Train Your Mind: Don't Try to Be the Fastest

Atisha's 59 Lojong Slogans with commentaryJudy Lief

The Mind-Training Slogans, #35
Acharya Judy  LiefEach Friday, Acharya Judy Lief, teacher in the Shambhala tradition of Chogyam Trungpa Rinpoche, comments on one of Atisha's 59 mind-training (Tib. lojong) slogans, which serve as the basis for a complete practice.

Atisha (980-1052 CE) was an Indian adept who brought to Tibet a systematized approach to bodhicitta (the desire to awaken for the sake of all sentient beings) and loving-kindness, through working with these slogans. Judy edited Chogyam Trungpa's Training the Mind (Shambhala, 1993), which contains Trungpa Rinpoche's commentaries on the lojong ("mind-training") teachings.

Each entry includes a practice.
Read all the lojong slogans here.

 

35. Don't try to be the fastest.

So much of our life is based on speed. We want to be the first to do this and the first to get that. We are always in a big rush. We want to beat everyone else, to get to the front of the line. Being fast and busy makes us feel important. We have lots to do and not much time to do it. Fast is smart, slow is stupid. Fast is youth, slow is old age. We race along faster and faster, but where are we going?

That quicker, faster, better approach creates enormous pressure. There is no relief, and it is hard to enjoy ourselves. We have no time to step back and reflect on what we are doing or what life is all about. Superficially this approach seems to make sense for a while, we have lots to do after all. But we become addicted to speed, and we are afraid to stop or even to slow down.

When we bring this approach into our spiritual journey and into mind training practice, it simply does not work. We may try to force feed knowledge into ourselves, but wisdom and compassion cannot be forced. Nor can creativity. Imagine if you judged something like a symphony in this way.  One conductor could brag that their orchestra played Beethoven’s 9th in half the time!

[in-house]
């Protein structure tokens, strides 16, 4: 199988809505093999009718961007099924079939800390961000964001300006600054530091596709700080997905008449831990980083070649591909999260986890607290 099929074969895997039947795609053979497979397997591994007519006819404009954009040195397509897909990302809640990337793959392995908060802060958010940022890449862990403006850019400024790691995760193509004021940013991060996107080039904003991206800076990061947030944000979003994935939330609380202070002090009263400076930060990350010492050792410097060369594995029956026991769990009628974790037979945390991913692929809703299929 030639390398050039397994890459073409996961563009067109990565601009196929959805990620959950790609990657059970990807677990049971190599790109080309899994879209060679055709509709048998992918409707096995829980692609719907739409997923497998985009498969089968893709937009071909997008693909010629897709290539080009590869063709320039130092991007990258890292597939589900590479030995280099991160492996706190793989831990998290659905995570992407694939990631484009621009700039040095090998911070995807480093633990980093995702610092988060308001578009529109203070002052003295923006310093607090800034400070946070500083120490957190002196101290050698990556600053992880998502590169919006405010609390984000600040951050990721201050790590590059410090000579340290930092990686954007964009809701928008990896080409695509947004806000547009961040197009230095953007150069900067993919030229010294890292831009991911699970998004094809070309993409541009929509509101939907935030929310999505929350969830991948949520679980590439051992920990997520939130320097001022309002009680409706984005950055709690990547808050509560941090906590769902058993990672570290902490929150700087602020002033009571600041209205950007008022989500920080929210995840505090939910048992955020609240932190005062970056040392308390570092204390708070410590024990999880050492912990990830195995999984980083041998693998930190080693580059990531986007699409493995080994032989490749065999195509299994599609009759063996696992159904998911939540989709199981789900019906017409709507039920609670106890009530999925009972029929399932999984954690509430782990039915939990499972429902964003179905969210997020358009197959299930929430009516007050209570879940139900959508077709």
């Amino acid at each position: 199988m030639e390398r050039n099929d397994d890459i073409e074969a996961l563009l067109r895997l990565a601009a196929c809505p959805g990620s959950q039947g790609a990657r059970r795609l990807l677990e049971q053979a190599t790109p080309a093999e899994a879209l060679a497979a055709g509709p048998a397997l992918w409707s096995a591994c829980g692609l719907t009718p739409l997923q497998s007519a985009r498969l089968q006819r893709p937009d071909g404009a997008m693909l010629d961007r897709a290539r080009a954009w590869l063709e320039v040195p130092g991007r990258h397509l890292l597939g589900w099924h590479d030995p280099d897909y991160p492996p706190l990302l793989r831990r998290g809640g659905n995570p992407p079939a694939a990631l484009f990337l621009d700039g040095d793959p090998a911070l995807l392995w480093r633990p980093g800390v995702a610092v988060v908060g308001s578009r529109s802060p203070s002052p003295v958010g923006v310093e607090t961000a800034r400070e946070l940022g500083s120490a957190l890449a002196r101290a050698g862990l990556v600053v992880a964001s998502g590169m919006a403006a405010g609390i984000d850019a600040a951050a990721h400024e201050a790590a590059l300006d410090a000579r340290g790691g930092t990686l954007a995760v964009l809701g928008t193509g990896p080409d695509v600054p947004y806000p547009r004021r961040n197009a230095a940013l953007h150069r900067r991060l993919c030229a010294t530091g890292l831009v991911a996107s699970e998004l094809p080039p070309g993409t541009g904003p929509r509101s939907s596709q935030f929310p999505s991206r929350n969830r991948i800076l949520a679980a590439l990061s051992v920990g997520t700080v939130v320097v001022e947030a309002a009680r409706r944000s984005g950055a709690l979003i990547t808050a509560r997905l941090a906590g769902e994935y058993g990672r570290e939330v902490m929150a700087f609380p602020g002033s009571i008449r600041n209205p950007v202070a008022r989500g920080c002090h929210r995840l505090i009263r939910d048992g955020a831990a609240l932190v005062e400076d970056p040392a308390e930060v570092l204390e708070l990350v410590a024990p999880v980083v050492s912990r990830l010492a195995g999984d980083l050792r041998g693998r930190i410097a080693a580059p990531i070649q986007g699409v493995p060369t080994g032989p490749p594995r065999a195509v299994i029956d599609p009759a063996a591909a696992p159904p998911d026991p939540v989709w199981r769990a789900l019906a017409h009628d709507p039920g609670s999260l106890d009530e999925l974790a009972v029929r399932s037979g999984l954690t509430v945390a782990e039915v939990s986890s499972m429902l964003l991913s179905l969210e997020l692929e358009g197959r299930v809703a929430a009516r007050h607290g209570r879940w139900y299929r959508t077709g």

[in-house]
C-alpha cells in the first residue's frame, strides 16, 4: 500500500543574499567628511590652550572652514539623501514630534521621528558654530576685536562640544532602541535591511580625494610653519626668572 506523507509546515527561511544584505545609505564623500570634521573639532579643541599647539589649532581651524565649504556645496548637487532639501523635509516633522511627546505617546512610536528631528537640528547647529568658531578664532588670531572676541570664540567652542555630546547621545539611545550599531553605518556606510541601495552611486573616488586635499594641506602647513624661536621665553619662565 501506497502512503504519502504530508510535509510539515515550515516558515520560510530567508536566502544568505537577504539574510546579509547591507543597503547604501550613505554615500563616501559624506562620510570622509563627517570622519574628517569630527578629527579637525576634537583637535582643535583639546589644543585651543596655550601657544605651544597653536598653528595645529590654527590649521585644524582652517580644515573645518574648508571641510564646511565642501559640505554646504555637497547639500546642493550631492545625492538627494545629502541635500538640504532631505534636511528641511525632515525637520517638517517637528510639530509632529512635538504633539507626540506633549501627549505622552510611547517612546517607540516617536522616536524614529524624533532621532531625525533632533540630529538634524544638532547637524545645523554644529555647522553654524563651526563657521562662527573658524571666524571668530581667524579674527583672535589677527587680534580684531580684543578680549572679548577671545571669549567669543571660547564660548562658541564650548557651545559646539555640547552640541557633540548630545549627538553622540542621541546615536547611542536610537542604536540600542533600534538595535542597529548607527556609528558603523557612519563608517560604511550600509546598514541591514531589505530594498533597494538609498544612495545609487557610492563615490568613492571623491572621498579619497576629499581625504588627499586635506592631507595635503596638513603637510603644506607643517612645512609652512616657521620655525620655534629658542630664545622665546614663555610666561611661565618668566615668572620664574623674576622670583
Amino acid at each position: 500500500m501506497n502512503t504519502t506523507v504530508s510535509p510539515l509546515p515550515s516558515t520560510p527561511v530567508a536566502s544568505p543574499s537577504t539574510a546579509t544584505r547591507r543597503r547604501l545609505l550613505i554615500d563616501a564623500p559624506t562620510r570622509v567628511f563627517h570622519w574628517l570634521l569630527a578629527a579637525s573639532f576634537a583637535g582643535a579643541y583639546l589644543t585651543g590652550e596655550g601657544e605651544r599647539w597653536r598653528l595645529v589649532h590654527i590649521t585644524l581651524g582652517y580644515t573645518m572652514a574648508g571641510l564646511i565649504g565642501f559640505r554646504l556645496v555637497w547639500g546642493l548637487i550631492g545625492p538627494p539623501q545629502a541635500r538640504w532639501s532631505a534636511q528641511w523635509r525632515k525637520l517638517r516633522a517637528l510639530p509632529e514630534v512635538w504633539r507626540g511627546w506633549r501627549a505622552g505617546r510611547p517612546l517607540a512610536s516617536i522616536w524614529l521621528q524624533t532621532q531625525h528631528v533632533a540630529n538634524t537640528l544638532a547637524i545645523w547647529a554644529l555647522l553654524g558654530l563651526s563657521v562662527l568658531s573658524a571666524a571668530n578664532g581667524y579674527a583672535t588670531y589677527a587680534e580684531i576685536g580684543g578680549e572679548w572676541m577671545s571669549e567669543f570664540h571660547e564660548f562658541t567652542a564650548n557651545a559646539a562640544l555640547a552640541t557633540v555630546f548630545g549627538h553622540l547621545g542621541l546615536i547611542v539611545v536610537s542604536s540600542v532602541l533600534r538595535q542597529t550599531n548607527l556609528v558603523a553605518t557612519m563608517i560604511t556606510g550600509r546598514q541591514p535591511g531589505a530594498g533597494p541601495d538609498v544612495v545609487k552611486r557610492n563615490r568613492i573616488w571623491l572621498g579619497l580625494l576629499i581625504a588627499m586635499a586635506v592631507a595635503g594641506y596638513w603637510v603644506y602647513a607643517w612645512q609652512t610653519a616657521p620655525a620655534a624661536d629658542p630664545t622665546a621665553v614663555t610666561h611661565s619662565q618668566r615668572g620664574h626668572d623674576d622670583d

Some people approach spiritual practice like gymnastics and think the more practices they do, and the quicker they progress through the various programs, levels, or what have you, the better. But the very term practice implies going at a steady speed. You keep doing the same thing repeatedly, over and over, no matter how advanced you may be If you are a singer you do scales, if you are a meditator you sit, if you are a hatha yogin, you do downward dogs.

Slogan practice is about cultivating both awareness and compassion, both in formal practice and in daily life. Ideally this is one complete package. You don’t try to get somewhere, but you just keep going. The less striving mind you have, the more inherent wakefulness shines through. The less you force it, the more the heart can relax and open. Instead of beating yourself up with the slogans, you use them as sharp but gentle reminders that awakening is immediate and available. Basically, you lighten up and give yourself a break from the relentless speed and pressure of modern life.

Today’s practice
Notice how the quality of speediness affects your practice and your daily life. Do you feel superior or special because you are faster than others and have passed them by? On the contrary, do you feel of inadequate that others are passing you by and leaving you in the dust? What would it be like to drop that success-failure paradigm altogether?

 

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monkeymind's picture

Looked like a great article but I had to skim it because I have too much to do :P

Dominic Gomez's picture

Re: "I have too much to do"...It's not what you've got (too little time), it's what you do with it (use it wisely).

joshuayeakel's picture

...thats what she said! ;)

william allred's picture

As a reasoned approach to the next step in my adopted lifestyle, I have given up my license to operate a motor vehicle. Traveling across our small village by bicycle or walking; taking a passenger seat with someone going my way is an option when necessary. Speed and punctuality are no longer thoughts I entertain. No immediate gratification of destination. What has become quietly obvious is I am always where I need to be; as opposed to being on the way to or from. A very subtle and distinct shift in planning, or absence thereof, has arisen. Not a striking change but a slow settling into a reduced velocity of life; and more notice of it.